Medicare patients often can’t get in to see their physicians as quickly as needed. This forces Medicare patients to put off care until they are so sick they need to use a hospital’s ED, which is more expensive. Sending a Medicare patient to the ED is counterproductive to the goal set by Congress and the White House to keep health care costs down by encouraging all Americans to have a “medical home.”

 

We all recognize the value that hospitals, nursing homes, home health services, durable medical equipment, and other health care providers give to Medicare patients. Over the past decade, they have received annual payment increases, while physicians have not.

 

Medicare patients should feel anything but secure about the future of their health care. Physicians are the foundation of the Medicare program. Without a robust network of physicians to care for the millions of patients dependent on Medicare, the program will not work.

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Deloitte | Understanding the SGR: Analyzing the “Doc Fix” | New Issue Brief examines debate around Medicare physician payments

Deloitte | Understanding the SGR: Analyzing the “Doc Fix” | New Issue Brief examines debate around Medicare physician payments | Healthy Vision 2020 | Scoop.it

The debate around Medicare Part B’s Sustainable Growth Rate (SGR) is important to short-term policy-making around physician payments and longer-term issues...

 

TMA Says:

 

 

Since the turn of the century, nothing has so regularly and completely vexed and frustrated physicians more than our annual game of chicken with Congress over Medicare payments.

 

Medicare patients and military families are never out of danger. Year after year, the specter of congressional action or lack of action threatens to jeopardize health care for Medicare patients. And, because TRICARE rates for military families are based on Medicare, they’re in danger, too.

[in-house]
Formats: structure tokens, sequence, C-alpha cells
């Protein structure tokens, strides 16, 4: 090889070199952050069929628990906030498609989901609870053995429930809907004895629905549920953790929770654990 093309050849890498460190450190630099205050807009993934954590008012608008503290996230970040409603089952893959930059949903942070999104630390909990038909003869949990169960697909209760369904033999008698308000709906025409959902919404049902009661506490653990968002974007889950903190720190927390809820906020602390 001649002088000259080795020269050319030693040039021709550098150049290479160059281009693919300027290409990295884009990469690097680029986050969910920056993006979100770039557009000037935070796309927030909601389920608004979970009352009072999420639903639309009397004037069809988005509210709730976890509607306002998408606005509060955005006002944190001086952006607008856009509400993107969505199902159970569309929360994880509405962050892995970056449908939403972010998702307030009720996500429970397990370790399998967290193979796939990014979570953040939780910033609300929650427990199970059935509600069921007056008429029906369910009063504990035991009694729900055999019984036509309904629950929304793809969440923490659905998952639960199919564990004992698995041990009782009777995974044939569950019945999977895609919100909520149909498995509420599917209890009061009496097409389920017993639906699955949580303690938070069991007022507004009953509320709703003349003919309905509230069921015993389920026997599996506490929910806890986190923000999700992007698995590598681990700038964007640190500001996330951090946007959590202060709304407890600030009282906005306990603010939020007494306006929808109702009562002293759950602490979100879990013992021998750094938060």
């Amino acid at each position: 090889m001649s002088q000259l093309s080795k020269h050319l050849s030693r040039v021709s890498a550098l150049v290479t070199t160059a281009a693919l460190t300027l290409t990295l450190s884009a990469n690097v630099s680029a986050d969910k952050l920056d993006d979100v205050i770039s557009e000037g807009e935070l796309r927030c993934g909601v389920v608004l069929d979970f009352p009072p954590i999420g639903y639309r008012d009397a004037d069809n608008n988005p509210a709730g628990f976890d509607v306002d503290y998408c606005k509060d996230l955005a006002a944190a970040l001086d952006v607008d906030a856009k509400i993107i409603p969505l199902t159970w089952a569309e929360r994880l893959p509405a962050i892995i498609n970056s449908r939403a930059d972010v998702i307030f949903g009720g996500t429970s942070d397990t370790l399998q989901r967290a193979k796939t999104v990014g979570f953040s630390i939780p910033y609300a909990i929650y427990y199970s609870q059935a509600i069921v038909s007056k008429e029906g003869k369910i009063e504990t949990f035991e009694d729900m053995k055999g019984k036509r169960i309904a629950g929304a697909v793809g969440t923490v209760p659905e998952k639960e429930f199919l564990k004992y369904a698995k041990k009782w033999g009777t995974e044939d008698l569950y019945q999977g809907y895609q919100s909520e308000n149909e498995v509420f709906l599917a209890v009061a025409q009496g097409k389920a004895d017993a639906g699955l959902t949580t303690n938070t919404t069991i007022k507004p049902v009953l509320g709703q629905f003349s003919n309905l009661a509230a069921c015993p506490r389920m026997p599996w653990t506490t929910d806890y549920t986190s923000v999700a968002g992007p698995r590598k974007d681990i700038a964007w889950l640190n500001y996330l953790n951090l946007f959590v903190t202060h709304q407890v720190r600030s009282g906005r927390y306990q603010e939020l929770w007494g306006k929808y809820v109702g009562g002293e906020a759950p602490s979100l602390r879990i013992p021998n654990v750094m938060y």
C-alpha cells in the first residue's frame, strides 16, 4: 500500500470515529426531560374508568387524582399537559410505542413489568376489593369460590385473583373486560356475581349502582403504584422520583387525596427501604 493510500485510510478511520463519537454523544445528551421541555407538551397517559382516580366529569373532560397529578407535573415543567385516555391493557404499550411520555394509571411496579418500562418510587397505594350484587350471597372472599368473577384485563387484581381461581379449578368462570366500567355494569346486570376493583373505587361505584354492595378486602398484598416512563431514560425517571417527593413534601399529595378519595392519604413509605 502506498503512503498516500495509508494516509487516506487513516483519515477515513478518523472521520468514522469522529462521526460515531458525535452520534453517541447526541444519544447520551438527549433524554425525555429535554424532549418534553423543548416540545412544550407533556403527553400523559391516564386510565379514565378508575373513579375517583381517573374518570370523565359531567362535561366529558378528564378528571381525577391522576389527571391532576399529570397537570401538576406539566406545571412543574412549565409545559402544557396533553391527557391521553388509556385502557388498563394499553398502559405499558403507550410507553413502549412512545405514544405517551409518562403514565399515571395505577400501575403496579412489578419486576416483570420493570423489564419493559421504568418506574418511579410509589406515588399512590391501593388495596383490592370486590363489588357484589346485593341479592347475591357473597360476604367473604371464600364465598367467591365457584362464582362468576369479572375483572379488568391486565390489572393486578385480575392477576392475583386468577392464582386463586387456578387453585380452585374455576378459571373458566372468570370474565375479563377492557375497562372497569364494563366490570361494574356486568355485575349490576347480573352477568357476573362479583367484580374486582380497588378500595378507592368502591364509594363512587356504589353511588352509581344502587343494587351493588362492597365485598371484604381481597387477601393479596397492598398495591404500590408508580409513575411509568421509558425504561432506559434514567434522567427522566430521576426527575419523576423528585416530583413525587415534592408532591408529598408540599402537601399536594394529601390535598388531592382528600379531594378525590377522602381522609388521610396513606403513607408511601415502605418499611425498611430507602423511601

This is because federal law requires Medicare payments to physicians to be modified annually using the Sustainable Growth Rate (SGR) formula. Because of flaws in how it was designed, the formula has mandated physician fee cuts every year for the past decade. Only short-term congressional fixes have stopped the cuts. In 2010 alone, Congress had to intervene five times to stop a 25-percent cut. It took emergency action in December 2011 and again in February 2012 to stop a 27.4-percent cut. That would have meant an annual loss of $1.71 billion to physicians for the care of elderly patients and Texans with disabilities.

 

Most commercial insurers pay physicians based on a percentage of the Medicare rate, which has changed little over the past decade. This double hit has meant a flat-lining of physician payment rates that threatens the viability of many physician practices and makes investment in new clinical equipment and health information technology increasingly more difficult and challenging.

 

Because Congress once again failed to repeal the SGR, the Congressional Budget Office projects that the next cut, scheduled for Jan. 1, 2013, will be approximately 30 percent. Without a permanent solution, the size of the cuts continues to grow.

 

Instead of fixing the flawed formula, Congress freezes the cut each year. In essence, Congress has put the SGR debt on our credit card. The 10-year cost of fixing the problem is now well over $300 billion.[i]